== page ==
Friday, May 17, 2013

An SMBE member's request to update our Society's preprint policy

I just submitted this letter:

Dear Editors-in-chiefs and SMBE Council,

As a member of the Society for Molecular Biology and Evolution, I am writing to request that the Society Council and Editors of its journals please consider moving quickly to adopt a preprint-friendly policy at MBE and GBE.

I joined the Society for Molecular Biology and Evolution in 2007, just before attending my first SMBE meeting. It was fantastic! A group of grad students piled in a van and took turns driving the 17 hours through beautiful landscapes to beautiful Halifax, Nova Scotia. I remember being completely overwhelmed with the quality and quantity of science presented at the meeting.

Since then I have attended most SMBE meetings, co-organized a symposium, helped to publicize those meetings and presentations, and am very excited to have recently published a paper in Molecular Biology and Evolution. I have always been impressed with the the activities of the Society, and plan to continue being an active member throughout my scientific career.

However, as a new investigator, and one who has already submitted to the arXiv, I was surprised to hear, from various sources, that neither MBE nor GBE will consider publishing papers that have been submitted to the arXiv. I thought that surely this cannot be true. Following good scientific procedure, I decided to investigate for myself, going to the source (since nothing regarding prepints currently exists online at the MBE or GBE websites). Yesterday I received this very kind response from Elizabeth Raffaele (emphasis mine):
Dear Melissa 
I had to check this out with the Editor in Chief as I want sure of the answer. 
He has advised that current policy at both MBE and GBE prohibits arXiv distribution prior to publication. New arXiv-friendly policies are under consideration and will be implemented in the near future. So, authors should take a conservative approach for now, and not post it on arXiv. 
I hope this is helpful.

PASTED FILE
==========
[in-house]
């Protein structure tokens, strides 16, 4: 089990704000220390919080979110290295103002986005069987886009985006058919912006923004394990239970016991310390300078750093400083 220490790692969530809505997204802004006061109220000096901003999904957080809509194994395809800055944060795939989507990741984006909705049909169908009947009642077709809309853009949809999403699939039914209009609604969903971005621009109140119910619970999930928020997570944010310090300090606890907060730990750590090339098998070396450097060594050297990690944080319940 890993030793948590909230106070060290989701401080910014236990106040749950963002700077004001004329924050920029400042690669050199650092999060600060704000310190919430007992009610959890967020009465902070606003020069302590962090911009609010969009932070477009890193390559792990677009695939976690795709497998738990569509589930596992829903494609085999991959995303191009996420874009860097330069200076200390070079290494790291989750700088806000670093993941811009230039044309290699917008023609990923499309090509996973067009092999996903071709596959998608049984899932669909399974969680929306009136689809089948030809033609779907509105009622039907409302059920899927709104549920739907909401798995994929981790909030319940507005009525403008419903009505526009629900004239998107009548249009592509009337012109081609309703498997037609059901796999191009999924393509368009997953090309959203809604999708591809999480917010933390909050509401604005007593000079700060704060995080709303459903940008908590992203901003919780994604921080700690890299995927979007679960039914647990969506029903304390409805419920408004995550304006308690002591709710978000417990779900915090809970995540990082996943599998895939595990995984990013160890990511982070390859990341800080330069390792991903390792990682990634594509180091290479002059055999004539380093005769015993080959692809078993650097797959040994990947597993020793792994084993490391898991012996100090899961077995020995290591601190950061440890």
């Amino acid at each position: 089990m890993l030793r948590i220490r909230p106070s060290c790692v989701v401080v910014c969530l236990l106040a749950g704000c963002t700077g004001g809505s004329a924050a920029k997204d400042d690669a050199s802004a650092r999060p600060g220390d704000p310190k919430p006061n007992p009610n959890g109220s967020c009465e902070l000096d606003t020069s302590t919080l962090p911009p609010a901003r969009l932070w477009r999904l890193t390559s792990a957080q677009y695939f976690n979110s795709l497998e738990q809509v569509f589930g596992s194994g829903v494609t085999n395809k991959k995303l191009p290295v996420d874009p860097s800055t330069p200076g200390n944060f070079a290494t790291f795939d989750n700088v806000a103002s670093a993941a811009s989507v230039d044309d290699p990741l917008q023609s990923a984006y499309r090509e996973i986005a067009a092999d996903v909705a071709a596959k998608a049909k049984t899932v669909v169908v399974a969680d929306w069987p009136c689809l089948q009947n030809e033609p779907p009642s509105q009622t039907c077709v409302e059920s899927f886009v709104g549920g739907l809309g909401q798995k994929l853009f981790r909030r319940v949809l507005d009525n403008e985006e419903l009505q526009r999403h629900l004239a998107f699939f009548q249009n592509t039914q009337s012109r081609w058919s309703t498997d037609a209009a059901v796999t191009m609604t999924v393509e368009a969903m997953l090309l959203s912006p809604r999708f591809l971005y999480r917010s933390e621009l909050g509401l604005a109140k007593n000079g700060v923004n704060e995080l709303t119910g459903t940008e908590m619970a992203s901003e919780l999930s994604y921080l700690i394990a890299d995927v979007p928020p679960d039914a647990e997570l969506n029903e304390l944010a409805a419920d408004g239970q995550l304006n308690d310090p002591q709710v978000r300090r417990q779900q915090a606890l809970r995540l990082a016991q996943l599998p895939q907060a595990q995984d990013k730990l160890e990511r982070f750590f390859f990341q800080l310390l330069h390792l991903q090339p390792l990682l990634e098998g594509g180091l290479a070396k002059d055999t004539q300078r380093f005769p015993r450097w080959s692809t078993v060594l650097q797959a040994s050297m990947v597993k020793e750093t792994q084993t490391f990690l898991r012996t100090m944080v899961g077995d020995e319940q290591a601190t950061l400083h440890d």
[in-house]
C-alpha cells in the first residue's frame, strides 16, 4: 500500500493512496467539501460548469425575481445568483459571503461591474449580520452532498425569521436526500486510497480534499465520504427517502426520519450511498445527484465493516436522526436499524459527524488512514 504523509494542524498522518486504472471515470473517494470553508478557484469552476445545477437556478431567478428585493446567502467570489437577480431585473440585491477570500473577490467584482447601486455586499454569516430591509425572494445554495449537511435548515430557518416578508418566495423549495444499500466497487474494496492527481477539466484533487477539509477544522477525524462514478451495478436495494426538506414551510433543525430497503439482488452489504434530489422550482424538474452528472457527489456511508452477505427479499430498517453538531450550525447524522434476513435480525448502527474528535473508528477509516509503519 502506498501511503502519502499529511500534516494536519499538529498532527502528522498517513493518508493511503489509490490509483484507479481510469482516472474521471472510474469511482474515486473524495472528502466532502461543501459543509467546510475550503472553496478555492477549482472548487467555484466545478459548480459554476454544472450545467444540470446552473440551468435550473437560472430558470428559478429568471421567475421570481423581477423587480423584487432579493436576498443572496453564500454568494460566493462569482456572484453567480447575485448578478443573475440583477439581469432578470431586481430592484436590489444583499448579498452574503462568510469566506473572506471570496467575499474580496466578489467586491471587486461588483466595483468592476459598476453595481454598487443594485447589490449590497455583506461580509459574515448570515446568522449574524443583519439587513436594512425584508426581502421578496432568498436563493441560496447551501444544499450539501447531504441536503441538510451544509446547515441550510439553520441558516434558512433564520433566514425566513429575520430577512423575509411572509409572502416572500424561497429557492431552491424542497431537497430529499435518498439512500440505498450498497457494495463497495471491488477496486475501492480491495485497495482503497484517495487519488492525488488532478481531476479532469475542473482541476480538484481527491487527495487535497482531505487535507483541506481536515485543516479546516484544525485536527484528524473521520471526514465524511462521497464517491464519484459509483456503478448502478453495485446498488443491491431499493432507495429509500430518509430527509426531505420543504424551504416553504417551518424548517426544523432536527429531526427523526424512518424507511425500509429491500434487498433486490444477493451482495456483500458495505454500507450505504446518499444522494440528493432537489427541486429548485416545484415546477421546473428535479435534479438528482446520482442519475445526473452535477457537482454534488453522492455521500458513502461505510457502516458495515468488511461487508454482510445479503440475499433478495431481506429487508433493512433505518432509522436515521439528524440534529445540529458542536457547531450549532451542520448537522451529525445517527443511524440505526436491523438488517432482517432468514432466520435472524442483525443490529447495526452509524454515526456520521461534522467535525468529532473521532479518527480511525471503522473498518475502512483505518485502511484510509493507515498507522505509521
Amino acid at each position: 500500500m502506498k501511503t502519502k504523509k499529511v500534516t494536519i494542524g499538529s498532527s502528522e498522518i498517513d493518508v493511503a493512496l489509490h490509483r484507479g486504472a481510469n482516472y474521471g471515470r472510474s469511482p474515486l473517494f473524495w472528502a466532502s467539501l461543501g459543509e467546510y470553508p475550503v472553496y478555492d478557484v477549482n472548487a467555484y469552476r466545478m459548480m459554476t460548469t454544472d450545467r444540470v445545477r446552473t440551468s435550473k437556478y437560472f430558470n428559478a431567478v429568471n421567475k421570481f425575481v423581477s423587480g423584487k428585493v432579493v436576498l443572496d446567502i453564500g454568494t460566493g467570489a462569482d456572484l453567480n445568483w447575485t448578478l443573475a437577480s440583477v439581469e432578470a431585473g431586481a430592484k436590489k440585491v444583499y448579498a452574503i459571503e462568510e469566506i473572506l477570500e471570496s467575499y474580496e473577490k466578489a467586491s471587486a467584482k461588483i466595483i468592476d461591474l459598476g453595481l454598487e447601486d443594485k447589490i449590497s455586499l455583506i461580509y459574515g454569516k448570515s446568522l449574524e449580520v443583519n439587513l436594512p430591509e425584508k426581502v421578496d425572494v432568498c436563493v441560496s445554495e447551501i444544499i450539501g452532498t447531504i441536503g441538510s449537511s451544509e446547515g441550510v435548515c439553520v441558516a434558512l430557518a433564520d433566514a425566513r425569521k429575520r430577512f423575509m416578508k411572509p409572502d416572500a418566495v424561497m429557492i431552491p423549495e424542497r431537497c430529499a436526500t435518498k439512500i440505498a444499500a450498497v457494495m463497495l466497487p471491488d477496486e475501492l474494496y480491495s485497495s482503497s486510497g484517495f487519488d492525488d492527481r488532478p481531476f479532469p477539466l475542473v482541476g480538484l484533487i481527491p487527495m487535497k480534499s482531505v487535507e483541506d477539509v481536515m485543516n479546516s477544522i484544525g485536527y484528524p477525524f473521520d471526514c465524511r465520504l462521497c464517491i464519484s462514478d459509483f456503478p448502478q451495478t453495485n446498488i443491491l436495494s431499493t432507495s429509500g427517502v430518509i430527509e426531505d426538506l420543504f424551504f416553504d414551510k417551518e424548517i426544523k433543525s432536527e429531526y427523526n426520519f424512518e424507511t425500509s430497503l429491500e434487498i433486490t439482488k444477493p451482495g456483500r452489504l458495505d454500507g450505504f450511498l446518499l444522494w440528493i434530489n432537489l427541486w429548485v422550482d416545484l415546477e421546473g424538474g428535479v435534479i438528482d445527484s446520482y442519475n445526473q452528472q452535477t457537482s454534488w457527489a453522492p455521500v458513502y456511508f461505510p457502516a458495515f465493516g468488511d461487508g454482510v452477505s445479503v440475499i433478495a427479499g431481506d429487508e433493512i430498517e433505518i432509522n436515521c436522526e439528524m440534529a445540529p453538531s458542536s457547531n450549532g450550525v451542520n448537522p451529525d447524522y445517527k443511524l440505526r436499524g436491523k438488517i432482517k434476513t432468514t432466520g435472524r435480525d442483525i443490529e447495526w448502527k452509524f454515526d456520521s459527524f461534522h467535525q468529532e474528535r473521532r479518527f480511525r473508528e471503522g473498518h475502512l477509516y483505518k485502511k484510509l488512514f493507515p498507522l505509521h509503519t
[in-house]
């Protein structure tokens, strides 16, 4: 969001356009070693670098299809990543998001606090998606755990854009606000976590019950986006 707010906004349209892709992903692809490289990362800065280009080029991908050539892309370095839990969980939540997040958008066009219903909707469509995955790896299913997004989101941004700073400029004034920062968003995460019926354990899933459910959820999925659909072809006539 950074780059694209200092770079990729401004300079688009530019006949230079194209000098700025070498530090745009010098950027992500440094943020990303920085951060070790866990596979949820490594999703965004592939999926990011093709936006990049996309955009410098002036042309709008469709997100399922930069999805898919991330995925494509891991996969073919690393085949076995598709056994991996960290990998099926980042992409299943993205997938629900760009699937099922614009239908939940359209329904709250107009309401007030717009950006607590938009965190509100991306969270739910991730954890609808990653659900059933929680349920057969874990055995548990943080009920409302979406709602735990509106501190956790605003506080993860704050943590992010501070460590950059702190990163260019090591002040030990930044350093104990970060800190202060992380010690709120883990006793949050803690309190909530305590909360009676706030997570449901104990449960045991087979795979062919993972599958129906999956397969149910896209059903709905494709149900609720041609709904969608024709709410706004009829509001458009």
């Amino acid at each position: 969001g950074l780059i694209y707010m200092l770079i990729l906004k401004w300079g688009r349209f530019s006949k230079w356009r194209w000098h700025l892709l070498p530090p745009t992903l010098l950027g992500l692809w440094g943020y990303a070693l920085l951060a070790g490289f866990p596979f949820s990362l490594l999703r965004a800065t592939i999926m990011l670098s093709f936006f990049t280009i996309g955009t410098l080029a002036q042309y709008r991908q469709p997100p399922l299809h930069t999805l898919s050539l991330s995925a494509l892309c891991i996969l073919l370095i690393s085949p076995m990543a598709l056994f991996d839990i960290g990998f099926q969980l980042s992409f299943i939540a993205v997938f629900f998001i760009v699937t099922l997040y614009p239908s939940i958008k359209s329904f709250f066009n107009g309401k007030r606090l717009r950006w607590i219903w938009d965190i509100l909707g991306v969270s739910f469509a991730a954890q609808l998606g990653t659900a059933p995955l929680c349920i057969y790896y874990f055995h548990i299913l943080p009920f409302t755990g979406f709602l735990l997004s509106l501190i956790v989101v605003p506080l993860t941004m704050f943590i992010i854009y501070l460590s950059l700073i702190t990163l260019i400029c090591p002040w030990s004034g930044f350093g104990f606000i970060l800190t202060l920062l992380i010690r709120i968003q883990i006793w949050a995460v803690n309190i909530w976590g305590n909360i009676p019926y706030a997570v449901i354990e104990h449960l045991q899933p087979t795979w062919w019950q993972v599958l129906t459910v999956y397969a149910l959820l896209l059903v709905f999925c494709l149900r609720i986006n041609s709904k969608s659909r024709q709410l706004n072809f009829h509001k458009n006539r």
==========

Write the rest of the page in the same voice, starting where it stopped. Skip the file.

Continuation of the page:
Best wishes
Elizabeth
I very much appreciate the prompt and careful response (many thanks to Elizabeth). But, as a Society member, and someone who highly values the research published in MBE and GBE, I am completely disappointed with it.

The arXiv is a pre-print server that allows scientists to connect with their peers, share information, and gain critical feedback on manuscripts. I have found that submitting papers to the arXiv is a fantastic way to increase interest in research, share current results, and promote discussion. However, the arXiv is not a peer-reviewed resource. Unlike mathematics and physics, where often the arXiv is the final submission for papers, in Biology, I think the benefits of peer review are unparalleled. The arXiv does not replace peer review. The editors and volunteer reviewers of MBE and GBE provide an invaluable service to the scientific community. I am proud to be part of a Society whose journals are known for publishing high quality research. I can think of no reason that preprints should be excluded from consideration for publication at MBE and GBE. If anything, preprints will allow extra scrutiny, and extra advertisement, for articles that pass peer-review, and are published in MBE or GBE.


I  hope that you will please consider the benefits of allowing submissions to MBE and GBE of articles that have also been uploaded to preprint servers.

Thank you very much for considering this request.

Sincerely,
Melissa

--
Melissa A. Wilson Sayres, PhD
Miller Fellow
University of California, Berkeley